Two Indian citizens were involved in the 2004 Madrid commuter train bombings that killed 191 people, a US diplomatic cable says. The cable, sent by the US Embassy in Madrid on March 15, 2004, identified the two Indians as Vinay Kohly, who was born in Jalandhar on June 11, 1976, and Suresh Kumar, born on Jan 27, 1972, in Hoshiarpur. The cable, released this weekend by WikiLeaks, noted that the two accused persons had sold the telephones used in the attacks to some Moroccans suspects. According to the cable, Qaeda emerged as the main suspect in the investigation into the March 11, 2004, attacks in Madrid, although authorities could not completely rule out the possibility that a Spanish terrorist group called ETA also played a role. Spanish authorities had detained five suspects, three Moroccan and two Indian citizens. All three Moroccans were said to have links to Imad Eddin Barakat Yarkas, who was indicted for his role as an alleged ringleader in Al Qaeda’s organization in Spain. Authorities reportedly linked the three to the attacks after tracing the cell-phone from one of the sport bag bombs that did not detonate. The three Moroccans were Kamal Zougam, Mohamed El Bekkali Boutalih and Mohamed Chaqui. All reportedly had police records and Zougam was named in Spanish Judge Baltasar Garzon’s September 2003 indictment of Barakat Yarkas, though not indicted himself. Zougam reportedly ran an internet cafe with Chaqui, his half-brother. On March 13, 2004, Spanish authorities were advised of a videotape placed in a trash container near a prominent mosque, located near the major M-30 roadway in Madrid. The tape purportedly showed a masked spokesman, going by the name of Abu Dujan Al Afghani, who claimed responsibility for the attacks on behalf of Al Qaeda’s military group in Europe.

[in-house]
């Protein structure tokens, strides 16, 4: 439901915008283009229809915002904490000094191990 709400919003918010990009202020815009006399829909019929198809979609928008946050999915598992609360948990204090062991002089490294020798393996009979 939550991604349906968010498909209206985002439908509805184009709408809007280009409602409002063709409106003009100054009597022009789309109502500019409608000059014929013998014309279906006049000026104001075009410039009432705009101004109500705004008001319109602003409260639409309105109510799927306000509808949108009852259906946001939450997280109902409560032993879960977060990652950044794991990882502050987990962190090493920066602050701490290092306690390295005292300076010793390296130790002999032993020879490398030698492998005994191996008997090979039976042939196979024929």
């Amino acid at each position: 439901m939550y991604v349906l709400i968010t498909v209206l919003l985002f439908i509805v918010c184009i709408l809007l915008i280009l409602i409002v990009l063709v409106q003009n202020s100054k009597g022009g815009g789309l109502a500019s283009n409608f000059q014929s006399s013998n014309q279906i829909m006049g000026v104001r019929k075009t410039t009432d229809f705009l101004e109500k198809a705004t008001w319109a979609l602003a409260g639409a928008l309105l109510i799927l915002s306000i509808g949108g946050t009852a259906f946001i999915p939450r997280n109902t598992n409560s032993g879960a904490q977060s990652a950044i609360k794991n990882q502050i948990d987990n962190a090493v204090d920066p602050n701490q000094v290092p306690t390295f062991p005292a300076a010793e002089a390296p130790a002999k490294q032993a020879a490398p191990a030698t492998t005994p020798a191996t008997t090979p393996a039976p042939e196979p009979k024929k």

Readers may recall that On March 11, 2004, ten bombs went off virtually simultaneously in trains carrying commuters into Madrid. 190 people died in the attacks, with approximately 2,000 people wounded. Between 7.37 a.m. and 7.39 a.m., ten bombs were detonated on trains arriving at Atocha, Madrid’s main train station. Three bombs went off on a train on the platform. Two more exploded on a train leaving El Pozo station, on the way to Madrid. Four bombs exploded on a train just outside Atocha station. Finally, a bomb went off on a train at Santa Eugenia station, four stops outside of Madrid.
With 2,000 people injured, the emergency services were overwhelmed as they attempted to treat the wounded. TV footage showed ordinary citizens helping the paramedics. Passing buses turned into temporary ambulances (and hearses) transferring the wounded and the dead to the hospitals. The Parque Ferial Juan Carlos I exhibition centre became a temporary morgue and chapel of rest. In Puerta del Sol, the main square in Madrid, a blood donor truck (which had already been there for a number of days) became inundated with donors. The line to donate blood snaked around the square several times. A makeshift shrine to the victims appeared in front of the municipal building in the square.
As is normal when a catastrophe of this magnitude occurs, the people of Spain (and the rest of Europe) gathered around their television sets for updates on the day’s events. Trains leaving Madrid were suspended and Line 1 of the metro (which passes by Atocha) was closed until the afternoon. Later that day, a van was discovered near the site of one of the bombs. Inside was a tape of the Koran. An Arabic newspaper in London prints a letter presumably signed by Al Qaeda, claiming responsibility for the attacks. Later, a number of Pakistanis were arrested in suspicion of being involved in the bombing.
The news pertaining to the involvement of Indians in the Madrid bombing is of special interest to Pakistan, since the initial reports implied that Pakistanis were involved in the bombing. It has become a habit of western institutions that Pakistanis are named in any terrorist act without investigating the facts. The Indian factor vindicates Pakistan’s position. – Dailymailnews